As of the Tuesday COT cutoff, total COMEX gold open interest jumped by 14,424 lots from 319,618 to 334,042 open contracts. Possibly important, while traders have all but rolled out of the April contract, there was a net increase of over 22,000 contracts in the open interest of the three nearest COMEX contracts from Monday to Thursday.
This past week saw an increase of 751 lots in long-term forwards on the COMEX. While by no means a frighteningly large increase by itself, as of Tuesday the total open interest for Feb '07 contracts and beyond came in at 38,610 open contracts which is over 11% of the total open interest.
The chart below is as of Tuesday's data. To view the commitments of traders report graphically try this link.
Gold Charts. This week's short-covering rally blasted up through the upper line of a slightly dipping consolidation channel which had been forming on the daily chart. As expected, a number of buy stops had apparently found their way to the vicinity of that upper line. Rally fuel. Virtually all short positions in gold are underwater making for a tantalizing target of opportunity for long funds to shoot for (and for the short funds to protect against next week). Please also see the longer-term weekly chart.
Gold ETF. Since the last report, physical gold holdings at streetTRACKS Gold Shares, the largest gold exchange traded fund [NYSE:GLD], remained steady at 347.82 tonnes of gold bars now held by the trust.
ETF Signals? The included: "The jury is still out on this pullback opportunity and so far there has not been aggressive dip buying of physical gold by the ETFs. Then again, there hasn't really been all that much of a dip yet either. We might end up looking back in a few weeks and note that instead of no dip buying the lack of gold selling by the ETFs was the important signal. Interesting, isn't it?"
Following that report two weeks ago we saw the first sale of gold from the streetTRACKS Gold Trust ETF since last summer, but just a small one.
Commenting on that small redemption by GLD, said: "In any event the amount of gold sold was small in relative terms and it is this report's expectation that it will take consistent ETF sales in larger amounts to make a convincing short-term bearish case."
Sure enough, we have a new entry in the trader's notebook. Right under, "Strong ETF gold buying into gold pullback - strongly bullish," we can now write in pencil, "Lack of significant ETF gold selling on significant gold pullback - bullish."
Now we have something else to watch. This new breakout for gold has not been supported by any gold purchases by the largest gold ETF so far. Intuitively that should be a caution signal for gold bulls. At least short-term. Financial data for GLD is updated daily at streetTRACKS Gold Trust.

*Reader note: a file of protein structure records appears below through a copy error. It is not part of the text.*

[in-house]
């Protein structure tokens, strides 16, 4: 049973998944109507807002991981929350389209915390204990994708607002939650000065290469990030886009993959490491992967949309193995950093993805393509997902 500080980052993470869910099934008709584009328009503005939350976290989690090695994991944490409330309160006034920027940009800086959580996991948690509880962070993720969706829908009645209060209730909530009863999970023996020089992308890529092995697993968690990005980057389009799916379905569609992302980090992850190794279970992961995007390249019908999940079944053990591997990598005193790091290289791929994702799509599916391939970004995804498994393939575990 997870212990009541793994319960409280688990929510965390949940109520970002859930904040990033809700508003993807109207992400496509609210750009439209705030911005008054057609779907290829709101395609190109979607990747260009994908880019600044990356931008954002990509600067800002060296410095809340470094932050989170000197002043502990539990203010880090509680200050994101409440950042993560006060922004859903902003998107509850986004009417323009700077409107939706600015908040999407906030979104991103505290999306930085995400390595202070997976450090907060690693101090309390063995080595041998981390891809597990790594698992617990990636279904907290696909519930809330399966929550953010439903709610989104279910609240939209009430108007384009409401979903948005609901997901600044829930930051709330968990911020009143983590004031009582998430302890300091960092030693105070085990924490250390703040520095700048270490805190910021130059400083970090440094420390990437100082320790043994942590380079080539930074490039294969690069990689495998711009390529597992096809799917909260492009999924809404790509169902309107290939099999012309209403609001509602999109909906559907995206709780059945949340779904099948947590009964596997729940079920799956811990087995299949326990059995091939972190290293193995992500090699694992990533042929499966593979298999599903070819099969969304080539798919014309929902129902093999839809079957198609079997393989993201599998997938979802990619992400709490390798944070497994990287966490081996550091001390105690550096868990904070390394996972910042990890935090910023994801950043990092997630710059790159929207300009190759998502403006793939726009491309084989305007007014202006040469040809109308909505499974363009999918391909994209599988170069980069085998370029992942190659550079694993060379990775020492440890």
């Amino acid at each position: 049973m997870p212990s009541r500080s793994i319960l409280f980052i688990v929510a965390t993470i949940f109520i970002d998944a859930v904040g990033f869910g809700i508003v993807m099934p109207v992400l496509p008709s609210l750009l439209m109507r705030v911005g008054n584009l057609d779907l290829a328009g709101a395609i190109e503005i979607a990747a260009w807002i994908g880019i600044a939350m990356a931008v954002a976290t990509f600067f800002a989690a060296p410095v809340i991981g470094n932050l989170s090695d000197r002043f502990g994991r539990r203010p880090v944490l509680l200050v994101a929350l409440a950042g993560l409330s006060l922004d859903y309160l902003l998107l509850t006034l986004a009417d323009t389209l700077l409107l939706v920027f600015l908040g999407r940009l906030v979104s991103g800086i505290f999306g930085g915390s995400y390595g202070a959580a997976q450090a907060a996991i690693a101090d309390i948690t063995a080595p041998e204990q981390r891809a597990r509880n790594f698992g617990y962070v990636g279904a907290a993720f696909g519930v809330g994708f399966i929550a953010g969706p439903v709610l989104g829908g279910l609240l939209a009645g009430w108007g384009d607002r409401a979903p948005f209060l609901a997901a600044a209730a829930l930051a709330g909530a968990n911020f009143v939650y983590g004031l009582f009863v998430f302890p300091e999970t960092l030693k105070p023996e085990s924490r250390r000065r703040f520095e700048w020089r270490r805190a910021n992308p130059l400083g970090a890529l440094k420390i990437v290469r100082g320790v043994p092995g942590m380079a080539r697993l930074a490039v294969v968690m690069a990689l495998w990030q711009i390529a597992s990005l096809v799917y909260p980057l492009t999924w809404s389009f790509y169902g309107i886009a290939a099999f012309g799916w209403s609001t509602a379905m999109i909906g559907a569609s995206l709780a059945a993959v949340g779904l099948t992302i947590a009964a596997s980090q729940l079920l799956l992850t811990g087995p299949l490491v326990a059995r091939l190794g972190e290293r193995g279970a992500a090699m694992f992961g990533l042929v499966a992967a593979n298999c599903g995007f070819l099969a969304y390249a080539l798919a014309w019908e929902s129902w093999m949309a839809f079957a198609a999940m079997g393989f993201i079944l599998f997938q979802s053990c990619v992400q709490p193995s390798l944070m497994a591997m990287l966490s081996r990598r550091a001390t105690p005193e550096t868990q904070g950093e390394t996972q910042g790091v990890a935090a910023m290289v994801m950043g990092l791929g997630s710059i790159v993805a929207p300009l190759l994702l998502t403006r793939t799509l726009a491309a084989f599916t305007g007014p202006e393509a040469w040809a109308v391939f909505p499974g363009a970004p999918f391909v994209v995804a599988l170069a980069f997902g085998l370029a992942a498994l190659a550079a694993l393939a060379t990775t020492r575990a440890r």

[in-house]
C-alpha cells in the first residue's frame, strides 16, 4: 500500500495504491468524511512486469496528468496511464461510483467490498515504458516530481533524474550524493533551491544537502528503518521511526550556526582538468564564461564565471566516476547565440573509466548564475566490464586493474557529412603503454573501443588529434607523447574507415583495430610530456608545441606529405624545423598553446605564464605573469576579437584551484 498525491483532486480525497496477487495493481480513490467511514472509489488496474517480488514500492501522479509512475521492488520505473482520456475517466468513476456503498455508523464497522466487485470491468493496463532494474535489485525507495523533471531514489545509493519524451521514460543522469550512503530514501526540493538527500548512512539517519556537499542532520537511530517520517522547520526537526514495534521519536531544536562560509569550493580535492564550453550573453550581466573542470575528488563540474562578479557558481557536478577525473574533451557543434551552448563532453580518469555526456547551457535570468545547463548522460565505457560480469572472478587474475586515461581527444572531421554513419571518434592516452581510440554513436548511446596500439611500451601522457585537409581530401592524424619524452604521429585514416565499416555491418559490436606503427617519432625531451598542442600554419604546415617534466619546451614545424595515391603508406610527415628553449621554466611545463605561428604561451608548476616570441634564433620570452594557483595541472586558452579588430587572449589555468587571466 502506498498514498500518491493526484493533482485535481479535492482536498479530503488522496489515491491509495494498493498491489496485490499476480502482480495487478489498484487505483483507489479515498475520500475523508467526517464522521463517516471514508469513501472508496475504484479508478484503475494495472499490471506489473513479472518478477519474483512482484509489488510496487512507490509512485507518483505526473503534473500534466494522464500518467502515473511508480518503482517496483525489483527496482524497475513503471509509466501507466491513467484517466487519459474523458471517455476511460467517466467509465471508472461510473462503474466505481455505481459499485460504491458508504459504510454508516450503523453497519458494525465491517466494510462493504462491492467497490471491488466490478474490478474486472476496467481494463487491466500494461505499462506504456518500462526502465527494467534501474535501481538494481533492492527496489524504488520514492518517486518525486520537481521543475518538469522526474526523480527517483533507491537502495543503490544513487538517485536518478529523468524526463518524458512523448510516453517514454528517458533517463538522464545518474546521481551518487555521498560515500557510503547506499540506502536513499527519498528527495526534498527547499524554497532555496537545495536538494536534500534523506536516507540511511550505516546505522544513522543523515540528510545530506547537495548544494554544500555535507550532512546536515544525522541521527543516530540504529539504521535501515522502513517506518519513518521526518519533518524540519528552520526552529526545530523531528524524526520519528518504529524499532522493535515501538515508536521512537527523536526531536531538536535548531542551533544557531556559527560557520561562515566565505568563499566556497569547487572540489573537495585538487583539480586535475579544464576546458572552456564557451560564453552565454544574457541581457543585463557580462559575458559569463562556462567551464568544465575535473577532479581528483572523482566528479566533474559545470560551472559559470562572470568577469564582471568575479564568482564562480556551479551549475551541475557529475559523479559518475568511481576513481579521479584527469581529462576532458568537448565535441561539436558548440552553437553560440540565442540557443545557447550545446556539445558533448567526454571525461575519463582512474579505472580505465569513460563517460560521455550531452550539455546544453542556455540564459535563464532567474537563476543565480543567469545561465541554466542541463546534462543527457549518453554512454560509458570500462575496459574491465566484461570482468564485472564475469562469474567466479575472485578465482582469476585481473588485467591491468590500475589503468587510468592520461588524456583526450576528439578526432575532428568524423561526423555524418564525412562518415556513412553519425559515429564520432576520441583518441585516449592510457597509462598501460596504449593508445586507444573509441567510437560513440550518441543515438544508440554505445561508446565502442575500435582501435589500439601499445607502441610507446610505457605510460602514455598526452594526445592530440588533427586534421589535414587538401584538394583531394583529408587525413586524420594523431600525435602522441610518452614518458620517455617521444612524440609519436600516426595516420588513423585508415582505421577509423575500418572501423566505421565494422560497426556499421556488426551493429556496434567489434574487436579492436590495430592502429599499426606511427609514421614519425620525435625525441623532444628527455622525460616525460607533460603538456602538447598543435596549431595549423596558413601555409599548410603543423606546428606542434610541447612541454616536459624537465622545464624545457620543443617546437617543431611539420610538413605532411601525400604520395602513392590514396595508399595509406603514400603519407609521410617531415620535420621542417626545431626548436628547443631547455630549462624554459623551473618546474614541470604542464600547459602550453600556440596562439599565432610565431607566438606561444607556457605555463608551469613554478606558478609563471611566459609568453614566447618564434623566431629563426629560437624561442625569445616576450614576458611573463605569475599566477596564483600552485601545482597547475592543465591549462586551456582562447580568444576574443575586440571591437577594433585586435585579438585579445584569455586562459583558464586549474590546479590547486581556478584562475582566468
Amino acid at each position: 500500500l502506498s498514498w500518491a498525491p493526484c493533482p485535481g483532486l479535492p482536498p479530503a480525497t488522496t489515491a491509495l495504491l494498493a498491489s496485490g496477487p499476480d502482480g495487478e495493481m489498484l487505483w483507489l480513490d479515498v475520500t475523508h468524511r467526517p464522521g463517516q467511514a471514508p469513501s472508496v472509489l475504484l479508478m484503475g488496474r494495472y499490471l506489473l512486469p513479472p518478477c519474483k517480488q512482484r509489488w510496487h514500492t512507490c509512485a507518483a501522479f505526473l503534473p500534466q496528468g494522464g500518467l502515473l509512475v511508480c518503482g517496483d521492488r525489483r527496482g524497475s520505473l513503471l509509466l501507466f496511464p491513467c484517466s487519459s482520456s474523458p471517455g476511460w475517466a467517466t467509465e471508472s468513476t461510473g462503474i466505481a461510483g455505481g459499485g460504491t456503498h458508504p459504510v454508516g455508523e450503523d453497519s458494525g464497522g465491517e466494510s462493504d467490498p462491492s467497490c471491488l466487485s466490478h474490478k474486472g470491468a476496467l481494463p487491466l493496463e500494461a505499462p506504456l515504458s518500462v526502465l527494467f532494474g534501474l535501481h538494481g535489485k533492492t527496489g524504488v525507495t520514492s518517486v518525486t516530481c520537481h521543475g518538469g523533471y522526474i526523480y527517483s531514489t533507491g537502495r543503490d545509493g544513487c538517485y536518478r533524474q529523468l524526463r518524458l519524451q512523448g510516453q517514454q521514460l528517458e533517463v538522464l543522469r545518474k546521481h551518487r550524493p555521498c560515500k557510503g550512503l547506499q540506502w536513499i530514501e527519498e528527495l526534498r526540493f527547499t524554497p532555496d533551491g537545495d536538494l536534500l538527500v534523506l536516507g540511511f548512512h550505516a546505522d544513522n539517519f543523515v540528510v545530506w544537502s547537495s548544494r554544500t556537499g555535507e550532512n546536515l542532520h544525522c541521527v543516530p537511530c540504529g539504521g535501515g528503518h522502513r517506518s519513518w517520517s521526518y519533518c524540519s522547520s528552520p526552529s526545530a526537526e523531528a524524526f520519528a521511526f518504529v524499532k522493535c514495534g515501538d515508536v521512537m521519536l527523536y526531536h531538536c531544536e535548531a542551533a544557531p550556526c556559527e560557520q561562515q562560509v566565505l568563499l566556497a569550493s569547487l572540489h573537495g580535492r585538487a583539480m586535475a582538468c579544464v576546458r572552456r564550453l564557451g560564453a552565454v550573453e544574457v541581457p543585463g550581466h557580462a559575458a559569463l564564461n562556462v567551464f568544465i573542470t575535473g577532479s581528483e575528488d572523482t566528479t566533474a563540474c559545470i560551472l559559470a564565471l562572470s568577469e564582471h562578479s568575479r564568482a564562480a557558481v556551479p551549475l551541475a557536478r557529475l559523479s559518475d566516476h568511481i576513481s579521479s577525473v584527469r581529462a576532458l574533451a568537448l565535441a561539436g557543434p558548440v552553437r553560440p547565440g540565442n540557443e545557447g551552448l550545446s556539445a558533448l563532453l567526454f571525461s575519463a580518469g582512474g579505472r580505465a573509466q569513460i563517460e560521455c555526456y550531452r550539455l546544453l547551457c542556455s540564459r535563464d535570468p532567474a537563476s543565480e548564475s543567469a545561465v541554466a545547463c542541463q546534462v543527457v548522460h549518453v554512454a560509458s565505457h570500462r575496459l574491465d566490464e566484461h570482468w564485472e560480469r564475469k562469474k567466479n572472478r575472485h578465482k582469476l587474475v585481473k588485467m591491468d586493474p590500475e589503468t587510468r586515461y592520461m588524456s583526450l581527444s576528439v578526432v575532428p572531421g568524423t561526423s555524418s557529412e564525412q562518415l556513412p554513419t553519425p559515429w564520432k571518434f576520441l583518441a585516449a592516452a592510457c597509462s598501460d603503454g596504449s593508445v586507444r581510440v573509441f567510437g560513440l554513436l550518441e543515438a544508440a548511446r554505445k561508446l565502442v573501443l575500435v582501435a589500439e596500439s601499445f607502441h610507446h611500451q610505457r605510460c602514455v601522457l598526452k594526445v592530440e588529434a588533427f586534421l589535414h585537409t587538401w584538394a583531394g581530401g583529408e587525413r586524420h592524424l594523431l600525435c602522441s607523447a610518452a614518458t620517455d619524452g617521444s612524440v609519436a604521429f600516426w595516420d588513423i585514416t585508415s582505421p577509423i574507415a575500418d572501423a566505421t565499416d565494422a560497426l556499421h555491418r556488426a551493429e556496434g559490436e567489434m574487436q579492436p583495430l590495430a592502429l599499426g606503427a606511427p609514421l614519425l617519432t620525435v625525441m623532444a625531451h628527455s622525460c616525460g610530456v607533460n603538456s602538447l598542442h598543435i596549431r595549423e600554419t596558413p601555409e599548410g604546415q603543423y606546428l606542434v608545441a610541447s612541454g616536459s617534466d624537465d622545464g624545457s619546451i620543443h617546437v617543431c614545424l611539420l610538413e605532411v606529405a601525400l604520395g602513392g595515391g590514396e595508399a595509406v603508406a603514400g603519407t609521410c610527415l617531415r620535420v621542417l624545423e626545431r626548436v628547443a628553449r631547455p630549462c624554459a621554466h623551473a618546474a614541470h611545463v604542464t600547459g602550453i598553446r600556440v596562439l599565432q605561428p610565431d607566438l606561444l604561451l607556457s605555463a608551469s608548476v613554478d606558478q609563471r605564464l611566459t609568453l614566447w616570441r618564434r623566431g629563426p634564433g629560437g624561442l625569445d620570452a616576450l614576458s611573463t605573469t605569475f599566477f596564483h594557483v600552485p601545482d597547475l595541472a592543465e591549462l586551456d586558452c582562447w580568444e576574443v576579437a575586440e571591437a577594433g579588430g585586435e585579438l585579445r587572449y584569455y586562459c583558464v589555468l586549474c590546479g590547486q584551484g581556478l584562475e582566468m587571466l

Euro Gold. Gold once again gained strongly in purchasing power against both the two largest paper fiat currencies, the euro and the U.S. dollar, for the week as seen in the dollar, euro and gold performance comparison chart. Euro gold leapt EUR14.38 higher closing at EUR479.68 (3/31) on the cash market as the currency markets continued their very choppy trade. Are the financial pundits in the electronic media and on TV both here and in Europe trying to out-do each other in talking down both currencies? As the comparison chart above shows, they are succeeding! (But not in the way they want.)
U.S. Dollar. The LCs are jumping right back in on the short side. As of the Tuesday, 3/28 COT cutoff, and since the last report, the combined net short positions of the large commercial traders on the NYBOT for the dollar index increased by 4,529 contracts from 5,296 to 9,825 contracts net short, while the index added 57 basis points from 89.69 to 90.26 Tuesday to Tuesday.
Last week the LCs confidence in U.S. dollar downside fell. This week it's up again. By Friday the index slipped back 52 ticks to close at 89.74. Repeating a comment from last week, "the continued yo-yo like volatility of the dollar would not be surprising, as would the continued indecision on the part of the currency markets over the short term. That just might cause some small fraction of the mammoth sums traded in fiat paper currencies to seek safe haven in real money." And so it goes. Please see the US dollar index graph.
Gold Indexes. As of Thursday/Friday while gold cut new quarter-century nominal highs most of the mining share indexes had not made new highs, but were in striking distance of doing so. The fifteen companies in the AMEX Gold Bugs index certainly did answer the move in gold for the week, powered in part by the very large short positions on mining companies.
As mentioned last week, "with short positions on the miners at such high levels, further advances, if any, could be surprisingly sharp." Please see additional commentary on the 6-month version of the HUI index chart. Bulls will be trying for a break above the 349.48 February turning high. Bears have a chance to score a bearish double top on the index. Using the battlefield metaphor, the bears better have their 16-inch guns blazing come Monday/Tuesday or risk being overrun ... by themselves.
HUI:Gold Ratio: The HUI:Gold Ratio, which measures the relative performance of the HUI index and spot gold, tracked with gold in its breakout move higher, but didn't get ahead of the metal. Please see additional commentary on the graph above and on the one-year version. With gold cranking out new 25-year highs the lower ratio is troubling for the bullish case and suggests a mature move. That could change dramatically on vicious short-covering and renewed fund buying should the indexes thrust above their respective previous turning highs.
The spot gold/HUI spread indicator (spot gold minus the HUI index) just about broke even for the week edging up 0.55 points from 246.08 to 246.63 as of Friday's close, confirming that the miners just tracked with metal for the week.